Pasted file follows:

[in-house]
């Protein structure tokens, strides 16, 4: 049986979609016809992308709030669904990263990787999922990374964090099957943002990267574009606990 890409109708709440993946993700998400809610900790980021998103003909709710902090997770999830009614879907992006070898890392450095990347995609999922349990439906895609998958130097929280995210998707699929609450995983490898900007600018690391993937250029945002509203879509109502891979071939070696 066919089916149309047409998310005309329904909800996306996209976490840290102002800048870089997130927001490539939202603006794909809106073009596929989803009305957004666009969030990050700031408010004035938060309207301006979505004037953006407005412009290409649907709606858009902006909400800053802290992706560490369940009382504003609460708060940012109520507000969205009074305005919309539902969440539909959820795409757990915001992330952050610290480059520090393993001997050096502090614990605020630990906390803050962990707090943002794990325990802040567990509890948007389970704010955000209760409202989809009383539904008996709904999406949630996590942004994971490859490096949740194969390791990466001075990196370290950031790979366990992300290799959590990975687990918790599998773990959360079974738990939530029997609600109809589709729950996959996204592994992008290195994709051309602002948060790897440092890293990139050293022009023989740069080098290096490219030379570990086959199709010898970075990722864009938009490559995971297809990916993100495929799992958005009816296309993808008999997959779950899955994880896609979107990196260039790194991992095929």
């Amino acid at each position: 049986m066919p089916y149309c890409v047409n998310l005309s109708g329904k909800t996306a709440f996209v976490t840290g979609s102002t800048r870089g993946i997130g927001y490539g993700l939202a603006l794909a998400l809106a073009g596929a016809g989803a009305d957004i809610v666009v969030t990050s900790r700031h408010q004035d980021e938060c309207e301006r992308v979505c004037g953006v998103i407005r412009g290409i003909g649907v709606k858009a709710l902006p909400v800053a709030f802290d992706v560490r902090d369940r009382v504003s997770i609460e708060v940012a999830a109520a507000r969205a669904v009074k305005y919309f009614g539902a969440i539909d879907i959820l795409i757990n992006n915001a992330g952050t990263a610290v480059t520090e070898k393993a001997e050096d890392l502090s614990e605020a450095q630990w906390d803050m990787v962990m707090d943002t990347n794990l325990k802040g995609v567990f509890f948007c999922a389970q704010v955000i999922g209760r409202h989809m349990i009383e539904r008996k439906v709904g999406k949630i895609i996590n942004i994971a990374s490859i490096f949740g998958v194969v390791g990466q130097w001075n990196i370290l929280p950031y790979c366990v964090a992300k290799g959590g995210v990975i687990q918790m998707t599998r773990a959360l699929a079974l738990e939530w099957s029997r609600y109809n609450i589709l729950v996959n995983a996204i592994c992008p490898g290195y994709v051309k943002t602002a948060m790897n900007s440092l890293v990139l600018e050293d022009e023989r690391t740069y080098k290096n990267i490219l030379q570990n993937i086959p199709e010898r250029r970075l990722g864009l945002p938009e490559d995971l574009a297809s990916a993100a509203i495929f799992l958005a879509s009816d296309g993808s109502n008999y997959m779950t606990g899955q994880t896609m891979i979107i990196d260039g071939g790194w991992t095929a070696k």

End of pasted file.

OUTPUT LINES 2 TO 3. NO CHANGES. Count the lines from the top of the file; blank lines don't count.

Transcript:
């Protein structure tokens, strides 16, 4: 049986979609016809992308709030669904990263990787999922990374964090099957943002990267574009606990 890409109708709440993946993700998400809610900790980021998103003909709710902090997770999830009614879907992006070898890392450095990347995609999922349990439906895609998958130097929280995210998707699929609450995983490898900007600018690391993937250029945002509203879509109502891979071939070696 066919089916149309047409998310005309329904909800996306996209976490840290102002800048870089997130927001490539939202603006794909809106073009596929989803009305957004666009969030990050700031408010004035938060309207301006979505004037953006407005412009290409649907709606858009902006909400800053802290992706560490369940009382504003609460708060940012109520507000969205009074305005919309539902969440539909959820795409757990915001992330952050610290480059520090393993001997050096502090614990605020630990906390803050962990707090943002794990325990802040567990509890948007389970704010955000209760409202989809009383539904008996709904999406949630996590942004994971490859490096949740194969390791990466001075990196370290950031790979366990992300290799959590990975687990918790599998773990959360079974738990939530029997609600109809589709729950996959996204592994992008290195994709051309602002948060790897440092890293990139050293022009023989740069080098290096490219030379570990086959199709010898970075990722864009938009490559995971297809990916993100495929799992958005009816296309993808008999997959779950899955994880896609979107990196260039790194991992095929």
């Amino acid at each position: 049986m066919p089916y149309c890409v047409n998310l005309s109708g329904k909800t996306a709440f996209v976490t840290g979609s102002t800048r870089g993946i997130g927001y490539g993700l939202a603006l794909a998400l809106a073009g596929a016809g989803a009305d957004i809610v666009v969030t990050s900790r700031h408010q004035d980021e938060c309207e301006r992308v979505c004037g953006v998103i407005r412009g290409i003909g649907v709606k858009a709710l902006p909400v800053a709030f802290d992706v560490r902090d369940r009382v504003s997770i609460e708060v940012a999830a109520a507000r969205a669904v009074k305005y919309f009614g539902a969440i539909d879907i959820l795409i757990n992006n915001a992330g952050t990263a610290v480059t520090e070898k393993a001997e050096d890392l502090s614990e605020a450095q630990w906390d803050m990787v962990m707090d943002t990347n794990l325990k802040g995609v567990f509890f948007c999922a389970q704010v955000i999922g209760r409202h989809m349990i009383e539904r008996k439906v709904g999406k949630i895609i996590n942004i994971a990374s490859i490096f949740g998958v194969v390791g990466q130097w001075n990196i370290l929280p950031y790979c366990v964090a992300k290799g959590g995210v990975i687990q918790m998707t599998r773990a959360l699929a079974l738990e939530w099957s029997r609600y109809n609450i589709l729950v996959n995983a996204i592994c992008p490898g290195y994709v051309k943002t602002a948060m790897n900007s440092l890293v990139l600018e050293d022009e023989r690391t740069y080098k290096n990267i490219l030379q570990n993937i086959p199709e010898r250029r970075l990722g864009l945002p938009e490559d995971l574009a297809s990916a993100a509203i495929f799992l958005a879509s009816d296309g993808s109502n008999y997959m779950t606990g899955q994880t896609m891979i979107i990196d260039g071939g790194w991992t095929a070696k």